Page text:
To preserve summer's plenty and to make stevia convenient to use, dry it. Cut whole stems and then strip the leaves and tender stem tips. Place these on loosely woven fabric or non-metal screening outdoors on a dry, sunny day. One day should be long enough to dry the leaves; be sure to bring them in before the dew dampens them again. You can also use a food dehydrator if you have one. Once the leaves are crisp, crush them by hand or powder them with a food processor. Store in an airtight container. While the powdered leaves will not dissolve, they are a wonderful way to sweeten your beverages and foods.


Use the fresh leaves during the growing season to sweeten tea. The sweetness in the leaves is approximately one-fourth as concentrated as the white, powdered stevia sold at the store.

When sweetening with powdered leaves, use about 1/8 teaspoon of dried stevia to equal the sweetness of 1 teaspoon of sugar. Remember, while stevia will withstand the heat of cooking, it will not caramelize like sugar or feed yeast for breads.

Plant stevia in the ground or in a container in the loose, loamy, well-drained soil it prefers.
Plant stevia in the ground or in a container in the loose, loamy, well-drained soil it prefers.
Stevia bears small white flowers in the fall. At this point, the plant stretches out and offers fewer good leaves for harvest. Trim off the blooms to keep the plant producing leaves as long as possible.
Stevia bears small white flowers in the fall. At this point, the plant stretches out and offers fewer good leaves for harvest. Trim off the blooms to keep the plant producing leaves as long as possible.


I tried packets of stevia from the grocery store. Do the fresh leaves taste better?

The fresh leaves of stevia are not as intensely sweet as the concentrated version sold at the store. Consequently, it is more difficult to overdo it, leaving food with a bitter taste. Many people seem to like fresh stevia (or the powdered dried leaves) better than the concentrate, but you should try it for yourself.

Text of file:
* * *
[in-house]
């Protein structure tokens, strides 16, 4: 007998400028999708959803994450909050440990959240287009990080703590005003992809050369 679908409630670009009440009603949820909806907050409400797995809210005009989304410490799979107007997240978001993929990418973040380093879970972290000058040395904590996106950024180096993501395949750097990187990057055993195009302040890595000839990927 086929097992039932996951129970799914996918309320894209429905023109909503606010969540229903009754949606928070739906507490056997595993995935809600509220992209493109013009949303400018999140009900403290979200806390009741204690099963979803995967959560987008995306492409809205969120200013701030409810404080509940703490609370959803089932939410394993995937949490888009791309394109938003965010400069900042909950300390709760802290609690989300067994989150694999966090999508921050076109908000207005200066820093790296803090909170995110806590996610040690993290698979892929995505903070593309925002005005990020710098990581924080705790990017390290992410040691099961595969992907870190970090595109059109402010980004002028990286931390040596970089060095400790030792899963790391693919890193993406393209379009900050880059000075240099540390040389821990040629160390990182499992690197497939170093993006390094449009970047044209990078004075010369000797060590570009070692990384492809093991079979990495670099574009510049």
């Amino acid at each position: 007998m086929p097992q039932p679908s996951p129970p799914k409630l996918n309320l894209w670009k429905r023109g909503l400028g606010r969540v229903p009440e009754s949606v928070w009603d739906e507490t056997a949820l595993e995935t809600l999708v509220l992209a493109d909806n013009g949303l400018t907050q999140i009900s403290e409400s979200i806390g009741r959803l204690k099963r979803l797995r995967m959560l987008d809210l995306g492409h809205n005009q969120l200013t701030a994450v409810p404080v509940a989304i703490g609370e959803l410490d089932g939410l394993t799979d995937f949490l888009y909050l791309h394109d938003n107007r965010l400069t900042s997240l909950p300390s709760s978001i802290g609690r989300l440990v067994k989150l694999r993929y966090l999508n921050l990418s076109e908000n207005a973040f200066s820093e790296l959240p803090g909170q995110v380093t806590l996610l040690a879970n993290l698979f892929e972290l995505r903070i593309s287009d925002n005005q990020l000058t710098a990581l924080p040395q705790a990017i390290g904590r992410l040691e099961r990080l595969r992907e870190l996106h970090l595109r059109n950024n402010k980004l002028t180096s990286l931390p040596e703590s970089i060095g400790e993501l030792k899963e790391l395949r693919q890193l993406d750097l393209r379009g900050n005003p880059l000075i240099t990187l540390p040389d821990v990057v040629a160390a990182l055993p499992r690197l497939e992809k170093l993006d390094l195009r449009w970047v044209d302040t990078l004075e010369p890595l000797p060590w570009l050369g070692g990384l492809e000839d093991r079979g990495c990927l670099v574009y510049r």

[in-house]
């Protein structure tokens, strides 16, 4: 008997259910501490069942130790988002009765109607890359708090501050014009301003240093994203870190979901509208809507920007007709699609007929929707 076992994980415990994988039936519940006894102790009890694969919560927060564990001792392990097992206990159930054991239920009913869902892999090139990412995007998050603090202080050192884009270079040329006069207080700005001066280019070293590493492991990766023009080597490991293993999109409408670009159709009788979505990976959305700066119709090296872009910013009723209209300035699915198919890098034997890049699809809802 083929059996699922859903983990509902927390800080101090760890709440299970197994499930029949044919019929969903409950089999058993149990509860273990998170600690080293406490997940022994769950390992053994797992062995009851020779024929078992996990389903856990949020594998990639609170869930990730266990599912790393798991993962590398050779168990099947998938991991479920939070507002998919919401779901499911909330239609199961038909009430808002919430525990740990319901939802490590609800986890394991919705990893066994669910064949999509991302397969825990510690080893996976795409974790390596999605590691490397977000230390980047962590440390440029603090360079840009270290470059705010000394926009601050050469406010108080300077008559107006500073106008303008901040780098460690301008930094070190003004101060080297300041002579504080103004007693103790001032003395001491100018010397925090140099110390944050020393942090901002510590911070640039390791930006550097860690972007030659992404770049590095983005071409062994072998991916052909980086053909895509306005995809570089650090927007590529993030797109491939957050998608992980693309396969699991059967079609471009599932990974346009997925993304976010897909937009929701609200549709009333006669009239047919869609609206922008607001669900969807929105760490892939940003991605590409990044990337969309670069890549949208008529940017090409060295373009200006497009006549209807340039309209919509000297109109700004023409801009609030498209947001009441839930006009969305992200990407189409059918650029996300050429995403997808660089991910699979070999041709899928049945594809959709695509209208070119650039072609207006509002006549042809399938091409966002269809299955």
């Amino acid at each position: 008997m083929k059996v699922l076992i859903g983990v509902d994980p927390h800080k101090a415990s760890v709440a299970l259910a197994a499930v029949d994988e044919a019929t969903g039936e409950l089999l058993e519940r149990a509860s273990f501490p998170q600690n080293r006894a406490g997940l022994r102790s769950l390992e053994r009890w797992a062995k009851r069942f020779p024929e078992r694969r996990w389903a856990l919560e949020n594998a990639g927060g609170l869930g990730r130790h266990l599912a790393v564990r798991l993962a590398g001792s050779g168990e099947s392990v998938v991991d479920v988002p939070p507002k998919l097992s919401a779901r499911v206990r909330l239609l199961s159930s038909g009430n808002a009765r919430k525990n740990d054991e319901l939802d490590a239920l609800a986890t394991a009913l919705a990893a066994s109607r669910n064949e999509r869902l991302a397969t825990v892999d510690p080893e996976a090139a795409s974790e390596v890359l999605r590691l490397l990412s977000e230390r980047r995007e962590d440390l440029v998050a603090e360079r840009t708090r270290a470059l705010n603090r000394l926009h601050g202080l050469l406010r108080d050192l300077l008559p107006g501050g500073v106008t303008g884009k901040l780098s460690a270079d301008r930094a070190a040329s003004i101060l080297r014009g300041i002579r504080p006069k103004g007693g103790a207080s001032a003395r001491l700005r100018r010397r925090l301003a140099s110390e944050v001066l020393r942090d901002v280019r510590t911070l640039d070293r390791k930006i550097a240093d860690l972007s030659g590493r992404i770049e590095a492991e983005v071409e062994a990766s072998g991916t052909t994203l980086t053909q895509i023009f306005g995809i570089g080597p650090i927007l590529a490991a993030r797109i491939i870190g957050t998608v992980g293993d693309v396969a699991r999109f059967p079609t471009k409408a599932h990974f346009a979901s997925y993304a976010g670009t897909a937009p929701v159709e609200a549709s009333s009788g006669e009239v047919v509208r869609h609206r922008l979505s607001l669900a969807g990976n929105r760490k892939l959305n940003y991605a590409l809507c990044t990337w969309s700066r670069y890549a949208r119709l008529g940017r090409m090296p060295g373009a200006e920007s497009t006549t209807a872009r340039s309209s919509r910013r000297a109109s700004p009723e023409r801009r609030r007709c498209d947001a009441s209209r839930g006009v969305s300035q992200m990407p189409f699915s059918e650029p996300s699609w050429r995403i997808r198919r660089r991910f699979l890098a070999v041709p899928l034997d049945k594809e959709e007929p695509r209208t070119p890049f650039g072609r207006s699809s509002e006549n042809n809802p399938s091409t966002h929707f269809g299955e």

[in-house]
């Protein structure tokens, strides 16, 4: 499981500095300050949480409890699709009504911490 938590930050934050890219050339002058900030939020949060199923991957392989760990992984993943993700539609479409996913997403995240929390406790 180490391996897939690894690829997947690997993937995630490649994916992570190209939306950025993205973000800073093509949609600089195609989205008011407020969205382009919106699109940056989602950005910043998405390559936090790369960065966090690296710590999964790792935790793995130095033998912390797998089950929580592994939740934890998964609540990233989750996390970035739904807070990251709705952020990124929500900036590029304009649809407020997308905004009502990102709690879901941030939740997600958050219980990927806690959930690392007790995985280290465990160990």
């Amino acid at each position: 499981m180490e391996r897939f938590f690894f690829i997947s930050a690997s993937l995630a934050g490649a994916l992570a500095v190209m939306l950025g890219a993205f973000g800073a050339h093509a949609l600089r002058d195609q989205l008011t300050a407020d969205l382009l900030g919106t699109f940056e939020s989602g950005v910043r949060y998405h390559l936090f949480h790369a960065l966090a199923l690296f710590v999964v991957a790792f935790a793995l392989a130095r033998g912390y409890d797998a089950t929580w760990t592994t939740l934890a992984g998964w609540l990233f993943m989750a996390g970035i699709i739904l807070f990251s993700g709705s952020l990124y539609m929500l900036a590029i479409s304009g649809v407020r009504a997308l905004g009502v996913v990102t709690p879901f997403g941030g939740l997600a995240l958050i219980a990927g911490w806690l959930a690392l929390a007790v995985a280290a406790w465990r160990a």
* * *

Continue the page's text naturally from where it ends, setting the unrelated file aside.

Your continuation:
Can I simply put a leaf of stevia into my glass of tea to sweeten it?

Actually, you need to steep your tea with fresh stevia leaves. Heat releases the sweetness. If you use an instant tea or like to sweeten lemonade, make an extract by chopping about a cup of fresh leaves and pouring warm water over them. Let them steep overnight. Then strain and refrigerate. Your extract can be used to sweeten tea, coffee, fruit drinks, chopped fruit, and desserts. It will last about a month in the refrigerator - if you don't use it all first.

Where did stevia come from?

For hundreds of years, stevia has been a staple of the indigenous people of Paraguay, where it is native. Early settlers began to use it, and it came to be known as yerba dulce, which is "sweet herb" in Spanish. It is widely used in Japan in lieu of artificial sweeteners. For many people, it is healthier than sugar because it has little impact on blood glucose levels.

How many plants do I need for a family of four?

That depends on how much your family uses and whether you plan to dry it for use during the winter. For sweetening an occasional pitcher of iced tea, 1 plant should be enough. However, you may want as many as 6 if you plan to cut and dry the leaves. Even then, you won't need as much powdered stevia as you would sugar. For example, 1/8 teaspoon powdered, dried stevia is equivalent to 1 teaspoon of granulated sugar.